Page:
Film & Television · Theater

The 2015 Tony Awards: Winners, Losers, and a Surprising Snub

effac37e9d66a9b2187ffb0cf9314034The Tony Awards, named for Antoinette Perry, an actress, director, producer, and head of the American Theatre Wing, were first presented in 1947. Only eleven Tonys were awarded in seven categories, but winners included theater legends Helen Hayes, Ingrid Bergman, Agnes de Mille, Arthur Miller, and José Ferrer. The event took place in the Waldorf Astoria’s Grand Ballroom, and the evening included dinner and dancing. As you’ve probably guessed, the awards were not televised. That didn’t happen until 1967, and it was a wonderful opportunity for viewers all over America to experience a bit of the magic of Broadway.

The Tony Awards aren’t usually as glamorous as the Oscars; there’s typically less cleavage—not to mention less Botox—on the red carpet. But what it lacks in glitz and glitter it makes up for in sincere appreciation of craft. This Sunday night, theater artists will compete in more than two dozen categories, along with special awards for lifetime achievement, philanthropic work, and special or sustained contribution. The show will be co-hosted by Tony winners Kristin Chenoweth and Alan Cumming.

Multitalented Chenoweth hails from Broken Arrow, Oklahoma, while the sometimes bizarre but invariably excellent Cumming is originally a Scot. It’s appropriate that the 2015 hosts come from both sides of the pond. One of the tallies you may want to keep as you watch this year’s Tonys is how many medallions go to U.K. shows versus how many stay in the U.S.

For straight drama, the critical favorite is the British import The Curious Incident of the Dog in the Night-Time. It will likely win in both the Best Play category (playwright Simon Stephens) and for Best Direction (Marianne Elliott). It may be upset by Wolf Hall Parts One & Two, based on Hilary Mantel’s Booker Prize–winning series, another production brought over from England by the Royal Shakespeare Company. The two other plays honored with nominations are Hand to God and Disgraced.

Dame Helen Mirren will probably win for her acclaimed turn as Queen Elizabeth II in The Audience. The actress won an Oscar for portraying the same monarch in The Queen in 2007. But voters may select Broadway newcomer and fellow English actress Carey Mulligan for her role in Skylight. Other nominees include Yankees Elisabeth Moss for a revival of Wendy Wasserstein’s The Heidi Chronicles and Geneva Carr for Hand to God, plus another Englishwoman, Ruth Wilson, for Constellations.

Americans do better in the Best Musicals categories, which may include two of the toughest to call. Although I’m not usually a fan of turning classic movies into stage productions, critics and audiences alike have been enchanted with An American in Paris. The Wall Street Journal raved “It’s a masterpiece! An old-fashioned, big-hearted spare-no-expense Broadway romance that instantly catapults Christopher Wheeldon into the ranks of top-tier director-choreographers, like Jerome Robbins and Bob Fosse. It’s been years—decades, really—since I last saw a production like this.” The New York Times was a bit more succinct but equally enthusiastic: “Gorgeous, just plain gorgeous!” It’s nominated for twelve awards, but might lose out to the innovative, more contemporary Fun Home, based on Alison Bechdel’s graphic memoir. Fun Home also received twelve Tony nominations and has been hailed as a Broadway musical game-changer. Although it’s less likely to win, I’m looking forward to seeing Something Rotten, a Shakespearean-era ode to musicals, hailed by the AP as “Easily the funniest thing to arrive on Broadway since The Book of Mormon!”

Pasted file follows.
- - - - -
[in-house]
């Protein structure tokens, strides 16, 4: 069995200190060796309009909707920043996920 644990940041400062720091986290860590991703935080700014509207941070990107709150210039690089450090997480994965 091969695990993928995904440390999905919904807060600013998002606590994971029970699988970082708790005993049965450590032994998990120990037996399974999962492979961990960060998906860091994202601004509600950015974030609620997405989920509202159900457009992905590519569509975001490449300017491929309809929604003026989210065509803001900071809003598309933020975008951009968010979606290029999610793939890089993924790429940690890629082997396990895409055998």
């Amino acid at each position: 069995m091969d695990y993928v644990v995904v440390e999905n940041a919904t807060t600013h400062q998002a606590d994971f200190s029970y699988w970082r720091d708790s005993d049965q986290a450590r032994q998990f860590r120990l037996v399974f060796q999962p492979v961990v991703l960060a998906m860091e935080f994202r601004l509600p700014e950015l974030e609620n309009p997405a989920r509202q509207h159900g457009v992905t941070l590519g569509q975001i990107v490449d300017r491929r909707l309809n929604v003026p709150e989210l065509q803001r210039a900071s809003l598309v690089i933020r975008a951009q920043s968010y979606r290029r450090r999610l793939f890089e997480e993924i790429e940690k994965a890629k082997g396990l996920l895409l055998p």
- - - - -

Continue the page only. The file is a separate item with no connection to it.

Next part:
For Best Musical Revival, it looks as if either The King and I or On the Town will beat  On The Twentieth Century. The latter may still pick up some major awards, though, including one for its leading lady (and the evening’s co-host) Kristin Chenoweth. She’s in a tight race, however, with multiple-time nominee (and overdue for the award itself) Kelli O’Hara for The King and I and the legendary Chita Rivera for The Visit.

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  • Roz Warren June 5, 2015 at 12:01 am

    I saw FUN HOME pre-Broadway. It’s terrific and well worth seeing.

    Reply